The Straits Times got a harsh reminder of this when an editor of the paper saw it fit to twist the words of AWARE’s head of advocacy and research Jolene Tan.
Tan had written an article for The Straits Times, “Be child-centric all the way, including in housing”, which was first published on Saturday (23 Sept).
Some of her text was edited out (which is fairly common in news organisation because, you know, even we got to tidy up submissions ever so often).
But what shocked Tan more was the twisting of some of her words into “stigmatising language” when it came to describing divorced individuals, and adding words to her story which she had never intended for.
Tan was not informed of the edits.
The angry ma’am took to Facebook to expose the “fake news”:
“The Straits Times made the following changes to my text. I did not know of these changes before the op-ed went to print.
1. They added the following: “Most policies in Singapore are indeed child-friendly. In fact, we even have generous grants to encourage couples to have children.”
2. They removed the following: “In any case, fears about the possible costs of child-centred thinking may be unfounded. Japan has found that reducing legal discrimination against unmarried mothers did not increase their numbers.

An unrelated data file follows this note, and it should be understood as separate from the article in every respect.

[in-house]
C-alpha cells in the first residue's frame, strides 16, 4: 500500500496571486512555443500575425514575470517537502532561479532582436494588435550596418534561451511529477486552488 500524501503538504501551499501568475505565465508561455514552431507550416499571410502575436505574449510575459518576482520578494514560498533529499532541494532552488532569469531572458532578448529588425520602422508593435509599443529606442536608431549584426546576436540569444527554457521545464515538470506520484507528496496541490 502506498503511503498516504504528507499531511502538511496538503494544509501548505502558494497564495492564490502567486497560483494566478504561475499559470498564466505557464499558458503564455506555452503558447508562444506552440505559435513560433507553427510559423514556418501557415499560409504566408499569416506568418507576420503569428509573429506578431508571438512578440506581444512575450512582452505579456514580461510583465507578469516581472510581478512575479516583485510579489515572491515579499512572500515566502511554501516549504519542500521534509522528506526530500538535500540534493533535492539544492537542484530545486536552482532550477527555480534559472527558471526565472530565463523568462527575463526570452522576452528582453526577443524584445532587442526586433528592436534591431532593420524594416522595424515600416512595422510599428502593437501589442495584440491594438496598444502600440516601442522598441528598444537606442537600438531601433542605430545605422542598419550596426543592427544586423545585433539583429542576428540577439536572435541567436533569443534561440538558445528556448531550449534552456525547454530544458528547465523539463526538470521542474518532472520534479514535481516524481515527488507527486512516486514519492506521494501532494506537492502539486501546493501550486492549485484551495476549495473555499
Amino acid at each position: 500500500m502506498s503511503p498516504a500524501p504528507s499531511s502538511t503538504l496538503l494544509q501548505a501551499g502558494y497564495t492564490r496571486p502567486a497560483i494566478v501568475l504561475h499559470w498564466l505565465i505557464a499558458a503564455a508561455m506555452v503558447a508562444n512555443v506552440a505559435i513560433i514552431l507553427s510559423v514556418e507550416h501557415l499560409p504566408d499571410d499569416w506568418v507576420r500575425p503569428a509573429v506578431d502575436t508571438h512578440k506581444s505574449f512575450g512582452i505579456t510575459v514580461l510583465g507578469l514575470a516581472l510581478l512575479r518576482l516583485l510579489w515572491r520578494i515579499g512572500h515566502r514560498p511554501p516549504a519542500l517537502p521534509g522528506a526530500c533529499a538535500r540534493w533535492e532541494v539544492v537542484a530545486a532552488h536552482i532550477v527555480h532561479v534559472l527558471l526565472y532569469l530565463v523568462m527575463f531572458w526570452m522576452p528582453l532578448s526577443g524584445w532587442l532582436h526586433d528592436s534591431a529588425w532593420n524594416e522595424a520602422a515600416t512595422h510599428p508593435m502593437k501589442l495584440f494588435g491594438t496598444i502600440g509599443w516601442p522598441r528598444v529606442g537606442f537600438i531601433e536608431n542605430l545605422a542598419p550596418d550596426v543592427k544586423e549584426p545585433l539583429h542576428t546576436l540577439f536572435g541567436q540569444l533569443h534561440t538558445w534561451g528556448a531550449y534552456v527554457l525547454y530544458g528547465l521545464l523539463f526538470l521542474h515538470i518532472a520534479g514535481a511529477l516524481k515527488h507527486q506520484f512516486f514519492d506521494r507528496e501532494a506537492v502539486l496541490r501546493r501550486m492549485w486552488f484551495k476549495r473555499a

But we need look no further than our own past to see another precedent: unmarried mothers could access subsidised HDB flats until the mid-1990s. In 1994, then-Prime Minister Goh Chok Tong announced an intention to revoke this access in order to signal moral disapproval. Yet in the same speech he also acknowledged that “few children [were] born out of wedlock” under the status quo then prevailing.”
Edited to add: I also DID NOT use the stigmatising language of “broken relationships” in describing divorced individuals. This is an insertion by the newspaper. I am really quite upset by this.”
The Straits Times has since apologised to Tan for any embarrassment caused.
Still, it has in puzzling fashion persisted in keeping a pro-government line in the article which Tan had requested be removed.
“The editor and I corresponded earlier today. She has apologised and worked to changed the text back to (mostly) reflect my intentions. The existence of previous errors has also been acknowledged on the Straits Times website. Unfortunately, one line which I don’t entirely agree with remains (the insertion described in point #1 below) (I frankly don’t know why, as I did seek its removal), but I do appreciate the apologies and the corrective action (on a Sunday, no less).”
This isn’t the first time the Straits Times has been called out for publishing “fake news”.
Law and Home Affairs Minister K Shanmugam has announced that the government will enact new laws to outlaw fake news.
The laws are likely to come into effect next year, while consultation with stakeholders with start in the second half of this year.